Historiography is the topic of debate for most historians who work in the field today. Historiography is the writing of history by individuals using beliefs, experiences and biases to emphasize their own belief system. For undergraduates and graduate students in the field the true task is to decipher why certain facts are emphasized and some downplayed. One can look at the Bible and ask the same questions.
We must agree that Judaism is the undeniable precursor to Christianity, so one must trace the history of the faith back to the very foundations of Judaism: the Exodus from Egypt and the settling of Canaan. The Exodus itself brings up many points that historians have discussed to show how unimpressive the development of Judaism truly is in the grand scheme of world history. The polytheistic people who wandered into the area of Canaan, the slave from Egypt, wiped out the people who were in the immediate area with devastating force and absorbed beliefs from the people who were fortunate enough not to be destroyed by these newcomers to the land. The freed Egyptian slaves, who were still very much polytheistic until a few hundred years after the Exodus soon began to worship only one god, who was a local god in one of the many regions that these new Israelites controlled. This god was Yahweh. Why did this local deity rise to prominence? The answer can come from any number of historical references.
Any person vaguely familiar with any number of different societies through world history can look to power gained by using the “Mandate from Heaven.” This is an idea that many Chinese, African, European and even Middle Eastern emperors used to keep the mindless rabble of commoners in check. The fear of the king is mirrored in the adherence of the people to the ruler’s religious system. The region of Canaan is no way an exception to this phenomenon. Around 1100 BCE, before the rule of Saul, a local and historically unnamed ruler brought the many different regions of Israel under his shaky yet influential command. The prophets of his region had been calling for the prominence of Yahweh and when he took control over the area he used the belief and fear of Yahweh to bring the people of the region under his control. The rest, as they say, is history. After the settling of this area and the primary expansion by local rulers, Biblical kings like David led the way for militaristic rule.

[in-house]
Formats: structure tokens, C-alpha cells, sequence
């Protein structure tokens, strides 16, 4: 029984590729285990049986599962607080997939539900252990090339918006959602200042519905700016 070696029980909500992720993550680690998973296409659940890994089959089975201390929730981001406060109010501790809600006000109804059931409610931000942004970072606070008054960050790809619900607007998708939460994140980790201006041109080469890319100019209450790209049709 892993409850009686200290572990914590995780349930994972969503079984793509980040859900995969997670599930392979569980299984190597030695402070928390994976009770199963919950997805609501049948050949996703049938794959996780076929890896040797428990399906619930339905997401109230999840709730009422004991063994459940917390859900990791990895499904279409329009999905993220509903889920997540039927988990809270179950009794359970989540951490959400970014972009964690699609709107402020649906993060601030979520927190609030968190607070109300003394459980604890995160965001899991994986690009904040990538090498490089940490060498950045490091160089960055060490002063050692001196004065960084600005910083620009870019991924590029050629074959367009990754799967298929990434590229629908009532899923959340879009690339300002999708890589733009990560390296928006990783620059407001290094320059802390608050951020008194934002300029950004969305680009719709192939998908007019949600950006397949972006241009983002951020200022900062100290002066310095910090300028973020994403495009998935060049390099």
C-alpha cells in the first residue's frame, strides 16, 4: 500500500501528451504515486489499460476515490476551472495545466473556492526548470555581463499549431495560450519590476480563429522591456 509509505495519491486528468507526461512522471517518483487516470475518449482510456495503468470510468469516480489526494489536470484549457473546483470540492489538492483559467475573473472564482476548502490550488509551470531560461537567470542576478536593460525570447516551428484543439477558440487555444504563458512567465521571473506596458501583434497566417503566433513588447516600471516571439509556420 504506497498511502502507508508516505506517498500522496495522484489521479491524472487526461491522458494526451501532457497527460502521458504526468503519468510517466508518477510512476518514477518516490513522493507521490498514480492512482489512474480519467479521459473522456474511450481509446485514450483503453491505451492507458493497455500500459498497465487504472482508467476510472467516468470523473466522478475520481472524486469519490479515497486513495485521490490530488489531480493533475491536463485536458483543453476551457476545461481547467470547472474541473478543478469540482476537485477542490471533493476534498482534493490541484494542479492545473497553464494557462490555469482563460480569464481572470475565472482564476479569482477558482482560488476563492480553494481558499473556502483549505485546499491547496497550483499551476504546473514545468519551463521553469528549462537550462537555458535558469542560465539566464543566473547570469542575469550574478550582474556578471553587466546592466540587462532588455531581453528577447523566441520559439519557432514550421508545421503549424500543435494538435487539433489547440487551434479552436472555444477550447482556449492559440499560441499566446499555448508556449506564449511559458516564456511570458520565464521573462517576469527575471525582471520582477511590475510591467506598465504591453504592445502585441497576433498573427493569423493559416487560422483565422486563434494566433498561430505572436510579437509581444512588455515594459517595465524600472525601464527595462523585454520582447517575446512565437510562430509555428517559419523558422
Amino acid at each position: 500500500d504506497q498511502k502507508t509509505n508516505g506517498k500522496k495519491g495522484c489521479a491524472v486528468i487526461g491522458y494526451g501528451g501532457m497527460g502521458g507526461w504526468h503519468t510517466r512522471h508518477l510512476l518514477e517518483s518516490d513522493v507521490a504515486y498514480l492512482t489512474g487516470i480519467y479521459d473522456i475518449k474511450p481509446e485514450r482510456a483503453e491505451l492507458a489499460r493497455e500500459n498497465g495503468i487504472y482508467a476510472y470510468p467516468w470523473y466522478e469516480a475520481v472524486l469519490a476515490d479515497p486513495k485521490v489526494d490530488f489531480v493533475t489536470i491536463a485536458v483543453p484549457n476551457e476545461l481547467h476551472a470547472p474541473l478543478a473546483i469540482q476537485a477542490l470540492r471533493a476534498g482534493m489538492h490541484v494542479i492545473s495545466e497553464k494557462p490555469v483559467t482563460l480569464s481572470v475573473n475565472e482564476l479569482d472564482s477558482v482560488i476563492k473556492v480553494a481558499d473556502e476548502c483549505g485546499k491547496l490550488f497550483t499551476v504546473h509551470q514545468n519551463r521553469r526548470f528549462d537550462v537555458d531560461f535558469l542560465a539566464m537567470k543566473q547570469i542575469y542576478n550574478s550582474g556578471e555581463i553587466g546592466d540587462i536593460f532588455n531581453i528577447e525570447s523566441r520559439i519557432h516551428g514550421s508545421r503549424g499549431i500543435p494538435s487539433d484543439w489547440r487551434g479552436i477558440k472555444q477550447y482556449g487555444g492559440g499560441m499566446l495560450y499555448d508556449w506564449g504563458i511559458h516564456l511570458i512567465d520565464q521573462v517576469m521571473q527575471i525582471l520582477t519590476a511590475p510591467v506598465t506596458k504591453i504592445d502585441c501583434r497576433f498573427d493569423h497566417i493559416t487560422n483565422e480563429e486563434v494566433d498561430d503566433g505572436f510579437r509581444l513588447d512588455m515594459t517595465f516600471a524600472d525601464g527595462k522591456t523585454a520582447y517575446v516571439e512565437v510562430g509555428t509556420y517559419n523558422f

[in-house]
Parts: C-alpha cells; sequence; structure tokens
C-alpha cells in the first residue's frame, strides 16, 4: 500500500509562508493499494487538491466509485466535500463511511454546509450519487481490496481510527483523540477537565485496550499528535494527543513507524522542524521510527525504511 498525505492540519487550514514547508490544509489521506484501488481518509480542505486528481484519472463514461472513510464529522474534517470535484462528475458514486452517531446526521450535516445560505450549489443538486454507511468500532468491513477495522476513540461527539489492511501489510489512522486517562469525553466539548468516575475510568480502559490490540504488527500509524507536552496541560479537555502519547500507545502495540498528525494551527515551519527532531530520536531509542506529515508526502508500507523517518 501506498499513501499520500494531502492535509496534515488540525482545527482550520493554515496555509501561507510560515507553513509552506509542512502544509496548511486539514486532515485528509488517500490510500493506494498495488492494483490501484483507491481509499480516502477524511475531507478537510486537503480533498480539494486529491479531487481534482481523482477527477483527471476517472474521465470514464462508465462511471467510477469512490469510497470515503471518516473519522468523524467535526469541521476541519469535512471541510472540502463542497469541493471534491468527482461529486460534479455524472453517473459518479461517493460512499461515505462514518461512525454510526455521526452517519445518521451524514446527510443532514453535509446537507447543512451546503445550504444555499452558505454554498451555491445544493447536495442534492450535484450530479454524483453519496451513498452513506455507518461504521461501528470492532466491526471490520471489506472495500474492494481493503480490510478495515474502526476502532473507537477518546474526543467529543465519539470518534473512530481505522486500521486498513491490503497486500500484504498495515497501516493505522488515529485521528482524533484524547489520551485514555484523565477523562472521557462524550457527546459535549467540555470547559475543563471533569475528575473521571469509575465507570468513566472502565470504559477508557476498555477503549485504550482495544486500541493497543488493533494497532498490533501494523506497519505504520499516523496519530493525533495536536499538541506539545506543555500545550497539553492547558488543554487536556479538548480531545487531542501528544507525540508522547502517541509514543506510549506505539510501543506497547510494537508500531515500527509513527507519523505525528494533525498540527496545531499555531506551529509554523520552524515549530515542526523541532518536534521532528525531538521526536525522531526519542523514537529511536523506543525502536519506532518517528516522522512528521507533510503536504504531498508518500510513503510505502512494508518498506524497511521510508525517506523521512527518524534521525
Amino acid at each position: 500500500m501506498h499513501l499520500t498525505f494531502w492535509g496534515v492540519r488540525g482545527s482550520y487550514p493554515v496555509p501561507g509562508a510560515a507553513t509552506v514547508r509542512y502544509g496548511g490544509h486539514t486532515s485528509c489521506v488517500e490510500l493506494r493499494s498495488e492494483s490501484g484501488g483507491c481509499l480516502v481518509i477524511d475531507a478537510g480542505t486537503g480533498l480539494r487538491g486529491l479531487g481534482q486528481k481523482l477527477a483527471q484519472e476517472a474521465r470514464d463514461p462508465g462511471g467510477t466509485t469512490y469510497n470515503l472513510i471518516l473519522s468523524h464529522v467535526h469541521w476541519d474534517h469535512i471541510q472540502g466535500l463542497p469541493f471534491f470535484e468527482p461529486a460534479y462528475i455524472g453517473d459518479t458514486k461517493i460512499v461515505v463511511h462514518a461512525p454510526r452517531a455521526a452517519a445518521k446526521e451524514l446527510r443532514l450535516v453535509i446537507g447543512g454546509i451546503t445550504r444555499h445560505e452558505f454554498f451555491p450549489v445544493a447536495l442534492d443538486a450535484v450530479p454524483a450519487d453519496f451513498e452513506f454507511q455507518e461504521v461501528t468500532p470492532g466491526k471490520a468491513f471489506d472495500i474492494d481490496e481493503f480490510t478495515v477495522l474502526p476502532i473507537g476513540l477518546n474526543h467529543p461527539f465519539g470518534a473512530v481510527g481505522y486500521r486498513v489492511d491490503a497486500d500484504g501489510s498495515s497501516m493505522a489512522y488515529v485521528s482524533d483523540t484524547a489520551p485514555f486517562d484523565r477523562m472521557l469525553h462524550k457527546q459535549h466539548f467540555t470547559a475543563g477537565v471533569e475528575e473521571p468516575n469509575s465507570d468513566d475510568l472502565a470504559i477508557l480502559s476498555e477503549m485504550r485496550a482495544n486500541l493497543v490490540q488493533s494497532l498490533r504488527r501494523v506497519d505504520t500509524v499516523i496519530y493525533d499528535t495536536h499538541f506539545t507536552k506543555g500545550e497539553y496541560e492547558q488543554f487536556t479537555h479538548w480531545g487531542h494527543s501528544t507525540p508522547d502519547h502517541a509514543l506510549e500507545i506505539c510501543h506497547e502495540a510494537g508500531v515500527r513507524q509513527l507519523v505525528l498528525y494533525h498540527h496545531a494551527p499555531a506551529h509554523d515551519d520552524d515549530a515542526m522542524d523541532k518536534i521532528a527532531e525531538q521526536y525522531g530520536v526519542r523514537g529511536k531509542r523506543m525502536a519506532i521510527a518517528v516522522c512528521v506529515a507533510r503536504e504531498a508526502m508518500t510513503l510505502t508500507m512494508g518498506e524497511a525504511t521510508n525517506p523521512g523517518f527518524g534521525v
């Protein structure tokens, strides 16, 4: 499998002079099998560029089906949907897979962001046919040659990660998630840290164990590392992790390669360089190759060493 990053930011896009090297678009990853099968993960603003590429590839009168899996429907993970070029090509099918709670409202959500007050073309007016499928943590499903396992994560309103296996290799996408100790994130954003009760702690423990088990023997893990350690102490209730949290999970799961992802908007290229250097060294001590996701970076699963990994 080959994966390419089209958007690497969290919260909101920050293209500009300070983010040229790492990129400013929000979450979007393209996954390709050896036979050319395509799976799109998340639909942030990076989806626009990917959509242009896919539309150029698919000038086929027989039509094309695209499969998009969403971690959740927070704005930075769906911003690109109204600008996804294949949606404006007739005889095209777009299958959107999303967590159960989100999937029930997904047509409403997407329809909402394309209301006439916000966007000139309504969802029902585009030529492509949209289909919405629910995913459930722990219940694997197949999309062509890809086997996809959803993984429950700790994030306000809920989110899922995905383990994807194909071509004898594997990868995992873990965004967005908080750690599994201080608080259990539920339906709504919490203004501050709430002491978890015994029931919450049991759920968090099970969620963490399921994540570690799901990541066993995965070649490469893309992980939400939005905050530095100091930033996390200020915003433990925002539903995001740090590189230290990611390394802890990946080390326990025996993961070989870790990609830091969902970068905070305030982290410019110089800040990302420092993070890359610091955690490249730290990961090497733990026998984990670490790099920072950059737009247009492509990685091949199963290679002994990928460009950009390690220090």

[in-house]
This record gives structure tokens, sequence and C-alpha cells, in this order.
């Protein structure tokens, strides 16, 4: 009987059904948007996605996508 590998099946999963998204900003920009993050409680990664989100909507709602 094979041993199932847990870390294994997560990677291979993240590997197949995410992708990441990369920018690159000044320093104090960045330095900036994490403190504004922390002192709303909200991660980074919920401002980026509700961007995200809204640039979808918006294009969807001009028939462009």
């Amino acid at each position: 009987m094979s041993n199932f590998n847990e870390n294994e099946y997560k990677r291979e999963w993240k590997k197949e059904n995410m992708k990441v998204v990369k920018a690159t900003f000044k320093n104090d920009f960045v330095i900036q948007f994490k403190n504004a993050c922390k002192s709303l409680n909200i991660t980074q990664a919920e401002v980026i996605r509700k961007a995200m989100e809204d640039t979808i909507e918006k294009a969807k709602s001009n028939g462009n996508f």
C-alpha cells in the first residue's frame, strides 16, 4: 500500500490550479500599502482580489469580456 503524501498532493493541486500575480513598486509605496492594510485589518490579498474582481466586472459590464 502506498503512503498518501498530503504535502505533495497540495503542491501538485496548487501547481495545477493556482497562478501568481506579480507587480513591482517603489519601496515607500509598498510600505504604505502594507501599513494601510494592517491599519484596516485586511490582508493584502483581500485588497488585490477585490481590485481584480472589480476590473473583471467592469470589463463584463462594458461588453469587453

The large armies of the Biblical David wiped out the surrounding regions spreading David’s sphere of influence. The historians and spiritual leaders under his command constructed the earliest forms of the Torah and, in turn, a more streamlined state religion. So what if another local ruler would have taken up arms and forced his local religion on the surround areas? Would that religion have gained prominence on a local and eventually world scale? No one with an appreciation for history could accurately answer that question. The only thing that made that local precursor to Judaism more prominent than the other local religions that escaped from Egypt is the possibility of economic expansion which every nation or city-state throughout history has lusted after.
This goes back to the Bible. The people who put the Bible together strongly imply, if not explicitly say that the one god of these Egyptian slaves was Yahweh from the moment they left the harsh Egyptian rule, if not before. However, historical records show that the people who entered the region and then controlled the majority of the area in a shattered regional rule were polytheistic with a major god in each major town or city. These local gods shared stark resemblances to the local gods of the Egyptians and of the Canaanites. Both of these ethnic groups held these belies for hundreds, if not thousands of years before Israelite influence. Many historians argue that Yahweh is just a reimagining of one of the gods that the Canaanites or Egyptians worshipped. The ruling class and the Israelites just adopted them for their own needs.
The particular need was military expansion of empirical rule in which these new Israelites soon excelled. After the region was brought under tentative control the line of Biblical kings (Saul, David, Solomon), they expanded the sphere of influence to incorporate more area and people for the ruling class to tax and, in turn, accumulate wealth. When they controlled a large enough expanse of land, a large number of people soon adhered to the kingdom’s national religion. This religion than evolved over time and the ‘chosen people’ propaganda that was found in the Torah exacerbated the religious devotion of the people. Judaism is a religion that was used to dominate and control an empire, not to offer salvation from an unjust world. If the secular history of Judaism points to a polytheistic past that was only converted to monotheism to gain prominence through military success, then the foundations of Christianity stand on shaky ground, making it at least debatable that it is the right path for humans. Why do Christians point to the peace that Christianity offers when their own roots are covered in the blood spilled by rulers who were seeking taxes and wealthy expanses of land? The historical facts put the primacy of Judaism, moral or otherwise, in doubt. If Judaism is the precursor to Christianity, than Christianity is equally in doubt.
“Israel and Judah.” In Tignor, Robert, et al. Worlds Together, Worlds Apart: A
History of the World, 2nd ed., p. 164. New York: W.W. Norton, 2008